In Unix, almost everything is a file. A directory is a special type of file that from the user's perspective can "contain" other files. The error Not a directory occurs because your existing file is not a directory, and since a directory is a type of file, and there cannot be two identically named files in one directory, the operation cannot be performed.


17

rsync --verbose --archive --dry-run /oldisk/a/ /newdisk/a/ The --dry-run (or -n) will do a dry run, showing you what it would do without actually doing anything. If it looks ok, run the rsync without the -n option. This will be a copy, not a move, which isn't quite what you're doing, but is safer. The --archive (or -a) ensures all the ownership and ...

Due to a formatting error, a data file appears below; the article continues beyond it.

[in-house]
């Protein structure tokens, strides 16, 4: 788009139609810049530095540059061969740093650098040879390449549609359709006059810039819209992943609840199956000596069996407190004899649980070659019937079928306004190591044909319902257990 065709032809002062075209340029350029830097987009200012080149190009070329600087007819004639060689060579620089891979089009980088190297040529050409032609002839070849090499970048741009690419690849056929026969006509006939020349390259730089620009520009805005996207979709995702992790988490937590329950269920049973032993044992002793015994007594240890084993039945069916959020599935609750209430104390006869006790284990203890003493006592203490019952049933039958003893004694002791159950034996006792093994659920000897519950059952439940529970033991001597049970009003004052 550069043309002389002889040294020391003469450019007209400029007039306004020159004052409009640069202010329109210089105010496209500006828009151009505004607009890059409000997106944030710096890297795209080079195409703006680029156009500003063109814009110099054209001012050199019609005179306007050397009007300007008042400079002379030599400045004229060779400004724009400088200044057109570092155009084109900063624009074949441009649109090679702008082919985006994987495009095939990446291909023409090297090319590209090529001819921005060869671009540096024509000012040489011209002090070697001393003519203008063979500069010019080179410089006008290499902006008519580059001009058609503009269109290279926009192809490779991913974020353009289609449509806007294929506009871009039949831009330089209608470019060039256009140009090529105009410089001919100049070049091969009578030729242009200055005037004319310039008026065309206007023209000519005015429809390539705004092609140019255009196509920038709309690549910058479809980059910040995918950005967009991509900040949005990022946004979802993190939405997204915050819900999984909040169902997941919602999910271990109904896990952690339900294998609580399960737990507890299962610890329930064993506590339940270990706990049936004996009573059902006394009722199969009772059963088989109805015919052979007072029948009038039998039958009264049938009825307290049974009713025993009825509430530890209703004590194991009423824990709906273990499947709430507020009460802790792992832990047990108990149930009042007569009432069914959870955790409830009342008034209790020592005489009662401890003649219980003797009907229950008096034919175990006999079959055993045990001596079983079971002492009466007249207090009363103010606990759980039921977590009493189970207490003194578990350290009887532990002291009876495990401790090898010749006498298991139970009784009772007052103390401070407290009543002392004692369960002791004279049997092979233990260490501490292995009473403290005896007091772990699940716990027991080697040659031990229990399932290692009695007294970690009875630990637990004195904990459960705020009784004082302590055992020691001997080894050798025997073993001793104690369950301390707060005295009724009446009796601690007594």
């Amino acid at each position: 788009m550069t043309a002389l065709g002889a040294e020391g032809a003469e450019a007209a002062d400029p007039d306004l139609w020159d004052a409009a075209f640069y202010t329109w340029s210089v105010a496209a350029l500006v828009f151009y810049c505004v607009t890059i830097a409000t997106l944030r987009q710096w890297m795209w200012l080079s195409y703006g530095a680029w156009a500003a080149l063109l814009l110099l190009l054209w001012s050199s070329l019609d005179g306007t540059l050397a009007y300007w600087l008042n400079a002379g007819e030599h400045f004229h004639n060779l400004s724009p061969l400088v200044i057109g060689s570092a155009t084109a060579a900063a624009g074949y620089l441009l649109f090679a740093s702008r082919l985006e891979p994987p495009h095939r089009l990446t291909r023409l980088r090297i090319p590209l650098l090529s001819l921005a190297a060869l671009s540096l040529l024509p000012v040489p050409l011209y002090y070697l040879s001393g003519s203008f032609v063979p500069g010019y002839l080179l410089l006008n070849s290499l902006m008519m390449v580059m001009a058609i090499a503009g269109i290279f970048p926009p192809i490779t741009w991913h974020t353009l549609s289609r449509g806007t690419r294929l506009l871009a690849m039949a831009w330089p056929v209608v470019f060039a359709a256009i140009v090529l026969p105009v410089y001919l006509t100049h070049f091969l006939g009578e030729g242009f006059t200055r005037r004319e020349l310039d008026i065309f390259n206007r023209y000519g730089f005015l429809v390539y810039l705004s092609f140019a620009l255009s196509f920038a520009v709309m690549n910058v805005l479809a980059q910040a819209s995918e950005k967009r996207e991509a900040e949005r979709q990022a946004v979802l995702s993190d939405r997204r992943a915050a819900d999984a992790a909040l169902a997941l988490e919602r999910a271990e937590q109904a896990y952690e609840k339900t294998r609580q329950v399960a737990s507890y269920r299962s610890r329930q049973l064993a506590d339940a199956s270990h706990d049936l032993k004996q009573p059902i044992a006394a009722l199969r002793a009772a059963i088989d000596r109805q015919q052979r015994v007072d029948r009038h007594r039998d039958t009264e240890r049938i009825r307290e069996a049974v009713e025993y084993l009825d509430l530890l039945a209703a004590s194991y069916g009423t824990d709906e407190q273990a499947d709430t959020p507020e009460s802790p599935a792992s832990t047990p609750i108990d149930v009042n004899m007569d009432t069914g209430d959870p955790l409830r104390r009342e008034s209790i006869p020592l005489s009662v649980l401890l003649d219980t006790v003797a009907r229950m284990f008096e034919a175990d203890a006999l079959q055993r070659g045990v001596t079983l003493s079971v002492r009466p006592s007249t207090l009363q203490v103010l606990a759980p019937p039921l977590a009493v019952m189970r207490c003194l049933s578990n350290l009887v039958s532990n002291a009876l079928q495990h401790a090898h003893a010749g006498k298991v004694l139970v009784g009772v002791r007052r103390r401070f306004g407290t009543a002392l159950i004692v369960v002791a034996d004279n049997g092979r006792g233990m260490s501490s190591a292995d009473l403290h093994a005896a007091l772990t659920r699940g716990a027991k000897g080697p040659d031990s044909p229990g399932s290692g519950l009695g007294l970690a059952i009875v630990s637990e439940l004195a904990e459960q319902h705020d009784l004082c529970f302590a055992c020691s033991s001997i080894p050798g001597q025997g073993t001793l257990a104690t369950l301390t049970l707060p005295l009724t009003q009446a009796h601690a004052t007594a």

16

.. is not special, it is just that it already exists. On Unix, Dos and MS-Windows every directory has a directory . it links back to itself, and a directory .. it links to its parent directory (or self if root directory). If .. and . are special it is only because you can not remove them (actually you can, you just remove the directory that contains ...


15

zmv The zsh shell has a powerful batch rename command called zmv. First you need to enable the zmv command as follows (this can go into your ~/.zshrc). autoload zmv The basic syntax is zmv PATTERN REPLACEMENT. The pattern is a shell glob expression. Parts of the pattern can be surrounded by parentheses. The replacement text can contain $1, $2, etc. to ...


15